So it engages the biological while still resisting it?
Today you can borrow from everything and still throw it away.
So, Fried’s problem with minimalism was its theatricality. A while back I was reading Gavin Brown’s press release, or an interview or something, from when Urs Fischer dug up the whole floor of the gallery, effectively turning it into an amphitheater. I’m wondering how you place yourself in light of earlier work-Fischer, Gordon Matta-Clark, Liu Wei in Beijing…
…Chris Burden exposing the foundations. It could be conceptual art with a capital C or institutional critique with a capital I C, but for me, those moments exist, you learn them through school. I think borrowing from that, but also allowing the work to have that playful moment. It still has those gestures, but it is also a sculptural installation. For instance, we look at every angle. My partner and I must have walked 30 miles around the gallery looking at how these pieces play off each other. We imagine how it might be activated by the viewer as they maneuver through the space.
How was it working in this space? (Locust Projects has a wall of windows and two metal pipes that pierce the center of the gallery.)
The first thing I wanted to do was block out the windows, but then they told me that everybody wants to block out the windows. Each space poses its own challenges but I try to respond to that and incorporate it into the work rather than see it as a limitation. Locust is one of the few spaces that has allowed me to do this type of intervention.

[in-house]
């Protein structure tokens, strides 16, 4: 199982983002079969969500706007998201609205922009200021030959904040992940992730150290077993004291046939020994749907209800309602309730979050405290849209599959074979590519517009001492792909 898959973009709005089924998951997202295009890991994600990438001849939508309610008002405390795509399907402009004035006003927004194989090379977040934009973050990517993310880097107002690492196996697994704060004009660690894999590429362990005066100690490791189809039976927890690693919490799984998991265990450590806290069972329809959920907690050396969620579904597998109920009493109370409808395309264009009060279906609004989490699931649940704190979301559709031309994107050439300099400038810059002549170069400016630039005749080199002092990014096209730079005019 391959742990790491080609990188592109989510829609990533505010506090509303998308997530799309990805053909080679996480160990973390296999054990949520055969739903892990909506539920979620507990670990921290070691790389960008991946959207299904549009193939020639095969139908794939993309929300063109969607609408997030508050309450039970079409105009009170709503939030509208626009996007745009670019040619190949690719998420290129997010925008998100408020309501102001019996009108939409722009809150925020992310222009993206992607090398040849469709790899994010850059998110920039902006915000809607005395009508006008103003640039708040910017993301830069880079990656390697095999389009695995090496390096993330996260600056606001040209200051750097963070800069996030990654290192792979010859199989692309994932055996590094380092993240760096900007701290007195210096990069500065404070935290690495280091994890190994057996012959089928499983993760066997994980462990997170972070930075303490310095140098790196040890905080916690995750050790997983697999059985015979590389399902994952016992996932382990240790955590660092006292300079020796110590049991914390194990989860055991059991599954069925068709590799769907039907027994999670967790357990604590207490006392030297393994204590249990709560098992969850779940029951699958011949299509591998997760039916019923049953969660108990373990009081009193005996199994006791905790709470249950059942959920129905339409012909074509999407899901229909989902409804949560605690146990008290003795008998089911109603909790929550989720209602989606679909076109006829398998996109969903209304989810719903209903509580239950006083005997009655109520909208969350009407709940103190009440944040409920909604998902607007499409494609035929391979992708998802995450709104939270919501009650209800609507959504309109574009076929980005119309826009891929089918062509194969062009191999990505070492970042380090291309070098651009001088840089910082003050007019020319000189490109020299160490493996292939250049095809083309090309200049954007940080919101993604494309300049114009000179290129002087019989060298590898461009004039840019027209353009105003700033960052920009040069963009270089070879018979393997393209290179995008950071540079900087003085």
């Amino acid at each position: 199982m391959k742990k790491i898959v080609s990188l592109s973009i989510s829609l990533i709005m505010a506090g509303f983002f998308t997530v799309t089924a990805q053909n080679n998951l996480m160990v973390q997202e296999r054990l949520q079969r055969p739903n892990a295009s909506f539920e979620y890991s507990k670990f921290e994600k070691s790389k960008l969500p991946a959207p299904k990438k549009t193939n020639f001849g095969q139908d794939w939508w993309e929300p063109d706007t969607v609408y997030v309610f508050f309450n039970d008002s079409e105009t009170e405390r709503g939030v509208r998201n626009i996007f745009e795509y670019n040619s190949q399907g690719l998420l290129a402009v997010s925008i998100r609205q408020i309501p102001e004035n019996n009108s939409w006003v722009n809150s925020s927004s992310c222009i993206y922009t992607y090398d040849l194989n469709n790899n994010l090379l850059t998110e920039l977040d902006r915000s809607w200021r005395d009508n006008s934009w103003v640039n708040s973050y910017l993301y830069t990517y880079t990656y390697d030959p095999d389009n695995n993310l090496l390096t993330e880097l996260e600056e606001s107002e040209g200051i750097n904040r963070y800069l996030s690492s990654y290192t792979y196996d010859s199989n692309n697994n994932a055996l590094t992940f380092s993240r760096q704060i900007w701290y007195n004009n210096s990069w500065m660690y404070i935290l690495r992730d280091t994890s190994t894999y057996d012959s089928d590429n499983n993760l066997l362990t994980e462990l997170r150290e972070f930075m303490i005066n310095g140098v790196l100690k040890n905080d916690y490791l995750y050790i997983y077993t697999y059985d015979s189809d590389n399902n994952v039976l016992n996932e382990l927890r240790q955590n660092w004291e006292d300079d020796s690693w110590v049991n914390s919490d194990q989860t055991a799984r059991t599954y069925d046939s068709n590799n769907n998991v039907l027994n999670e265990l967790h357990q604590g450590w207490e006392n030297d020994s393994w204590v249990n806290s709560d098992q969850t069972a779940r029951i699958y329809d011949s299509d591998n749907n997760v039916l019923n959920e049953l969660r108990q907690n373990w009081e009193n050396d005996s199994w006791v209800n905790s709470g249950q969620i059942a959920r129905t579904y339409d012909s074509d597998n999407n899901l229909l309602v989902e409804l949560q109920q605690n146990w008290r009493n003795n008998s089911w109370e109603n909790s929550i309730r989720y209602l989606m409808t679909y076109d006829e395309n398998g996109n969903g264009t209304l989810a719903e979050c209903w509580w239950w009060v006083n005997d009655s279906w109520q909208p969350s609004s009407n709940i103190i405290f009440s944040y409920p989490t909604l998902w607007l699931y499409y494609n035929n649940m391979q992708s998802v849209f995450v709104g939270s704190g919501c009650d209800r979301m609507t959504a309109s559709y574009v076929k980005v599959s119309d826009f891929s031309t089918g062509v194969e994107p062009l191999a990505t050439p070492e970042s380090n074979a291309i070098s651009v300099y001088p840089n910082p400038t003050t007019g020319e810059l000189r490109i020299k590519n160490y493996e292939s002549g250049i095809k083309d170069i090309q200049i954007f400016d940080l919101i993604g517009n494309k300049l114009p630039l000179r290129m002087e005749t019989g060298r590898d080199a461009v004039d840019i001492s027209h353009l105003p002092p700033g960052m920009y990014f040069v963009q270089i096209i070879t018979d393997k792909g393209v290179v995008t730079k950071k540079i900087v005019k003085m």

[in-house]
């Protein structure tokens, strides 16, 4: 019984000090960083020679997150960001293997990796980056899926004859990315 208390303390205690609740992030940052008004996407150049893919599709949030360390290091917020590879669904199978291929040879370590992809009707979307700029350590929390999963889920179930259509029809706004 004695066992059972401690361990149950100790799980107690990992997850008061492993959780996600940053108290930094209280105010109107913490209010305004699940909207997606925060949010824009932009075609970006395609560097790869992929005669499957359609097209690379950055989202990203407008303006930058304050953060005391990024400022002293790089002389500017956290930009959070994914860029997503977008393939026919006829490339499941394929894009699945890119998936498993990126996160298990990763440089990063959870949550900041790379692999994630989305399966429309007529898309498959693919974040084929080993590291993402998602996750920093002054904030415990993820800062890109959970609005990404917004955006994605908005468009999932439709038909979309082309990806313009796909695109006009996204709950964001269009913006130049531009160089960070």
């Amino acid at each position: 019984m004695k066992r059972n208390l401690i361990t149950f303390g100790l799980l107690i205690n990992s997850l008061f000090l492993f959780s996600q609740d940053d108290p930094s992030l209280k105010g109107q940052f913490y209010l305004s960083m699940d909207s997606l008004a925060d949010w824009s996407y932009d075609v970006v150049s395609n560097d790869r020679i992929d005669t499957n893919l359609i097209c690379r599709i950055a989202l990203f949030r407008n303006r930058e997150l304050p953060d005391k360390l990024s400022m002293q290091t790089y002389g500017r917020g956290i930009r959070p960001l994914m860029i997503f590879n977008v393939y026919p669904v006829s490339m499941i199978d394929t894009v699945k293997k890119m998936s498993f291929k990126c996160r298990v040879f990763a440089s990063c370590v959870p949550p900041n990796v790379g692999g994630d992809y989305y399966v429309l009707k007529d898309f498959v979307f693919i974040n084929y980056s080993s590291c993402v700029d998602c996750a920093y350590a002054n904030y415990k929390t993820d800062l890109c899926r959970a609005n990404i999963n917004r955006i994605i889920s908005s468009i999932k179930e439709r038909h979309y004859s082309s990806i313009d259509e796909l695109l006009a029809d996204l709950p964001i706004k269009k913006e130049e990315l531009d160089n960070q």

I understand that you don’t want to get pigeonholed as a construction artist, but how does LA, that sprawling amoeba of a city, come into your work? If these construction materials are somehow alive, as you visually suggest, how does that animation relate to the larger metropolis?
When I think of Los Angeles, I think of the freeway system, or the Army Corps of Engineers building the LA river. When I do these pieces, I don’t think of the city. I think of the space, which is specific both to the site and to the place. I think of the built environment and the ambiguous space below.
I grew up skateboarding, and when you mention the built environment, I think of the LA river, which was featured in almost every skate video from Southern California. A natural thing, a river, that was redone completely out of concrete, was somehow renaturalized socially through how it was used by teenagers.
Or in such classic films as Grease or Terminator…I take a little from all of that, but I wouldn’t say I live in LA to make these works.
I feel like LA and Miami are very similar in certain ways. With all the attention LA is getting this fall, Pacific Standard Time and all that, I’m waiting for Miami’s moment.
There are a lot of good artist communities here and really good energy like in Los Angeles. The clusters of studios and pockets of neighborhoods do seem similar to LA. There are a lot of artists, but there’s so much sprawl that it’s really separated. But I think Miami is holding its own and people are drawn to the city for what is already here and for its potential.
CORES and CUTOUTS
November 12, 2011 – January 28, 2012
Conversation with the artist: November 12, 6pm
Moderated by Rene Morales, Associate Curator, Miami Art Museum
Opening reception: November 12, 7-10pm
Reception: Thursday, December 1, 7-10pm
Hours during Art Basel: November 29 – December 3, 9am – 4pm